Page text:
On July 28, the Ninth Circuit reversed the dismissal of a securities class action, and remanded to the Central District of California. In re Quality Sys., Inc. Sec. Litig., 865 F.3d 1130 (9th Cir. 2017). Quality Systems, which develops and markets electronic health records software, allegedly made false statements about its current and past sales “pipeline,” and used those statements to support public projections about the company’s future performance. Id. at 1135. The court addressed the application of the Private Securities Litigation Reform Act’s Safe Harbor for forward-looking statements—essentially predictions regarding future events or performance. The court announced a bright-line rule for “mixed” statements, which occur “[w]here a forward-looking statement is accompanied by a non-forward-looking factual statement that supports” it. Id. at 1146. The court held that “[i]f the non-forward-looking statement is materially false or misleading, it is likely that no cautionary language—short of an outright admission of the false or misleading nature of the non-forward-looking statement—would be ‘sufficiently meaningful’ to qualify the statement for the safe harbor.” Id. at 1146–47. The court further ruled that for “mixed” statements, whether “the non-forward-looking statements are, or may be, untrue is clearly an ‘important factor’ of which investors should be made aware.” Id. at 1148.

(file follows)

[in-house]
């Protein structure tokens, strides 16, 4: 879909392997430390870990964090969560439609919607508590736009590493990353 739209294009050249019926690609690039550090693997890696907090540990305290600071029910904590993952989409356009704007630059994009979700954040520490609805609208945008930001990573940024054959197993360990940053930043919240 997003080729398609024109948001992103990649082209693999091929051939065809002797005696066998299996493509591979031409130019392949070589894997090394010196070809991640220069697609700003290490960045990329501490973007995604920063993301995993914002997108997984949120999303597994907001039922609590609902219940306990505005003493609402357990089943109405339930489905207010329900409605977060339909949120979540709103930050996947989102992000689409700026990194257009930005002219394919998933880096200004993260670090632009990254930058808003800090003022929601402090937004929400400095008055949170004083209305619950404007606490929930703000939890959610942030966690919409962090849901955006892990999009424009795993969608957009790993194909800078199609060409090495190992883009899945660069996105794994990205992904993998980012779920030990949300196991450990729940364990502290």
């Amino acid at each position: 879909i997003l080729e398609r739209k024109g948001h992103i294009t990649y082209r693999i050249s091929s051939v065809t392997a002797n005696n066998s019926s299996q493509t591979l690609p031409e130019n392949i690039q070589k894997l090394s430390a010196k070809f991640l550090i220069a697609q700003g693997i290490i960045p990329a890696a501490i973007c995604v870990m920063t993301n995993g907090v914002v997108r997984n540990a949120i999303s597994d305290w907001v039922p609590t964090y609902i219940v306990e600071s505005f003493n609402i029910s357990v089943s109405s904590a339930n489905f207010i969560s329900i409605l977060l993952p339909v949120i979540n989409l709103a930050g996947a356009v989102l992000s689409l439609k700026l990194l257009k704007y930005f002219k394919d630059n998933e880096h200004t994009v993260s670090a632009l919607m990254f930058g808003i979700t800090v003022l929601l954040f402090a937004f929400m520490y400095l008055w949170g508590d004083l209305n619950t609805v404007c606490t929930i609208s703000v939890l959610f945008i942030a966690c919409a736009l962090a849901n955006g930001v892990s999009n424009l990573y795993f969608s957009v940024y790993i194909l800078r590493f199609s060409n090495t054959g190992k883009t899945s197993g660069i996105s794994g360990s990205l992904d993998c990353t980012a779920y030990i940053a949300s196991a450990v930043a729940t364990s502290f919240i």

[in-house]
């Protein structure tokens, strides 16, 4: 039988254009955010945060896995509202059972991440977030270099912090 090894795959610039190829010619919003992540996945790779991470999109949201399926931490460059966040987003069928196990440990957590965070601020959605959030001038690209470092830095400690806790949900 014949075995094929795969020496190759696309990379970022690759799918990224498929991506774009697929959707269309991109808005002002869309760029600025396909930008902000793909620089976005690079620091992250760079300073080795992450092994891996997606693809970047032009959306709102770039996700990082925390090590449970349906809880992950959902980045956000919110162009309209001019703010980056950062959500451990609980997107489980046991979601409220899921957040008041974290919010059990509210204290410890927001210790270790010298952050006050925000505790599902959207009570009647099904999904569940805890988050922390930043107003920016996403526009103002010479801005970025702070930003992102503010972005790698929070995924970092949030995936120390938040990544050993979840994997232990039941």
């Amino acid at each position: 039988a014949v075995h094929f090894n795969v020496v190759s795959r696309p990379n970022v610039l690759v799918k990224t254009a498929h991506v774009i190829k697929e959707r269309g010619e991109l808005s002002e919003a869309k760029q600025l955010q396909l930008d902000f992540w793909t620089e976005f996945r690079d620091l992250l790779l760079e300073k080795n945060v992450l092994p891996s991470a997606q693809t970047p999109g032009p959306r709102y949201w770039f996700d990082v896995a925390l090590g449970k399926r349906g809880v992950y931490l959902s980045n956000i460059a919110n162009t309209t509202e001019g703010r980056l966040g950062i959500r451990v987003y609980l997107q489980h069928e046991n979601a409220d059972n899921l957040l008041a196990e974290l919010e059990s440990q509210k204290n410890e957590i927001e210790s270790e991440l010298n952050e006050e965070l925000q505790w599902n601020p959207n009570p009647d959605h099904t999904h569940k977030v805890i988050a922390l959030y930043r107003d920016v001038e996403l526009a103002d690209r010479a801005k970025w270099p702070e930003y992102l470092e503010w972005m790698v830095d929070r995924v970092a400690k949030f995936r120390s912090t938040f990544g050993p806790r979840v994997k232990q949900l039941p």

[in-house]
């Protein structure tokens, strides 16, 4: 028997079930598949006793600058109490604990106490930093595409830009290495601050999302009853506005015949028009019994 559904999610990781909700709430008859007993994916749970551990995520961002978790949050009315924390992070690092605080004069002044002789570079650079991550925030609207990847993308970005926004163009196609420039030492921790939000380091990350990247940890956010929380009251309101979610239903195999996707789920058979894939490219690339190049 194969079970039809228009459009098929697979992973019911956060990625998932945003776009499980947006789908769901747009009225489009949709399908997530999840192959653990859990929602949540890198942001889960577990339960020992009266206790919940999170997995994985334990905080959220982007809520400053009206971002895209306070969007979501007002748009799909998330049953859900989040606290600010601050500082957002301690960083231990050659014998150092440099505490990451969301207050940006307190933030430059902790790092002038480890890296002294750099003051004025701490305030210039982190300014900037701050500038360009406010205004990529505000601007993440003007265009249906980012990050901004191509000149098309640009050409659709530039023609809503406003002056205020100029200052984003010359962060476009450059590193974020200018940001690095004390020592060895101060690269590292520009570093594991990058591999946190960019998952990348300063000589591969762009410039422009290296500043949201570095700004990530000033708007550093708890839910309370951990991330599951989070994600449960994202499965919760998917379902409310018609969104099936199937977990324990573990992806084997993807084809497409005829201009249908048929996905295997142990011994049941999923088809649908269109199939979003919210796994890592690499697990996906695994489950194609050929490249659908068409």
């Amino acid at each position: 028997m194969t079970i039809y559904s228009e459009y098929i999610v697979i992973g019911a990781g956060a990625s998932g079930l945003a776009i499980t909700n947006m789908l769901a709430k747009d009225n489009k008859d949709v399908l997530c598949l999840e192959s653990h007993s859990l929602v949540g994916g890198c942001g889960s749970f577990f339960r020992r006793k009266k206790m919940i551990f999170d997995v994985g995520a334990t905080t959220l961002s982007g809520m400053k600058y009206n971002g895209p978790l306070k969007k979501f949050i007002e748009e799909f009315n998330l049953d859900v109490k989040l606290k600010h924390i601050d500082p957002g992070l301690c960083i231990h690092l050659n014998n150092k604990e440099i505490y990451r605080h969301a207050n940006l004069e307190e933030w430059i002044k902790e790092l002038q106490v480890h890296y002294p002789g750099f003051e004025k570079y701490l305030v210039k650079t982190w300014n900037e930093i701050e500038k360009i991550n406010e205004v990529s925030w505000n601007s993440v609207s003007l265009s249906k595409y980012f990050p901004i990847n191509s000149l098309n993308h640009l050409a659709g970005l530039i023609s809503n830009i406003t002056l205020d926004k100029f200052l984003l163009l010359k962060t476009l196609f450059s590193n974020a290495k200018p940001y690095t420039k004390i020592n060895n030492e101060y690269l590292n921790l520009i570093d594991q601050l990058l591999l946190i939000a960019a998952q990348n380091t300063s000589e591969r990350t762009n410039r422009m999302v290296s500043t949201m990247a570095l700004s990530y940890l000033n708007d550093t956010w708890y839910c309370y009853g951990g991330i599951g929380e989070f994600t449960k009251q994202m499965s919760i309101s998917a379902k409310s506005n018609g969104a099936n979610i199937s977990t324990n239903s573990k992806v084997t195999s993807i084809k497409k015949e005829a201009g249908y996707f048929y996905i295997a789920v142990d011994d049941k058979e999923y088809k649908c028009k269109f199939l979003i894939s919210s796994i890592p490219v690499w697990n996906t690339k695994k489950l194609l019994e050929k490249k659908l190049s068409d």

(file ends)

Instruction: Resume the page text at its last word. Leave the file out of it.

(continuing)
Doug Greene, Peter Hawkes, and I authored an amicus curiae brief on behalf of the Washington Legal Foundation, urging the Ninth Circuit to rehear the case en banc to replace the panel’s unduly constricted approach to the Safe Harbor with a context-driven standard that is consistent with Congress’s judgment in enacting the Safe Harbor. The brief first explains that the Safe Harbor was enacted to encourage companies to offer predictions about their future performance without the fear of crippling securities litigation if their predictions are not borne out by future events. To accomplish that, the Safe Harbor protects false or misleading forward-looking statements if they are identified as forward-looking and accompanied by “meaningful cautionary statements” identifying important risk factors that could affect future performance. The Safe Harbor offers an independent second prong that protects forward-looking statements if the speaker lacks actual knowledge that the statements are false. The brief shows that courts have been reluctant to apply the first prong of the Safe Harbor independently, fearing that it gives companies a “license to defraud.” By announcing an inflexible rule that, for “mixed statements,” cautionary language cannot be “meaningful” absent an admission of the falsity of any inaccurate statements of present or past fact—regardless of whether the company even knows they are false—the Ninth Circuit panel similarly nullifies the Safe Harbor’s first prong by ignoring disclosures of other “important” risk factors and holding companies strictly liable for innocent misstatements.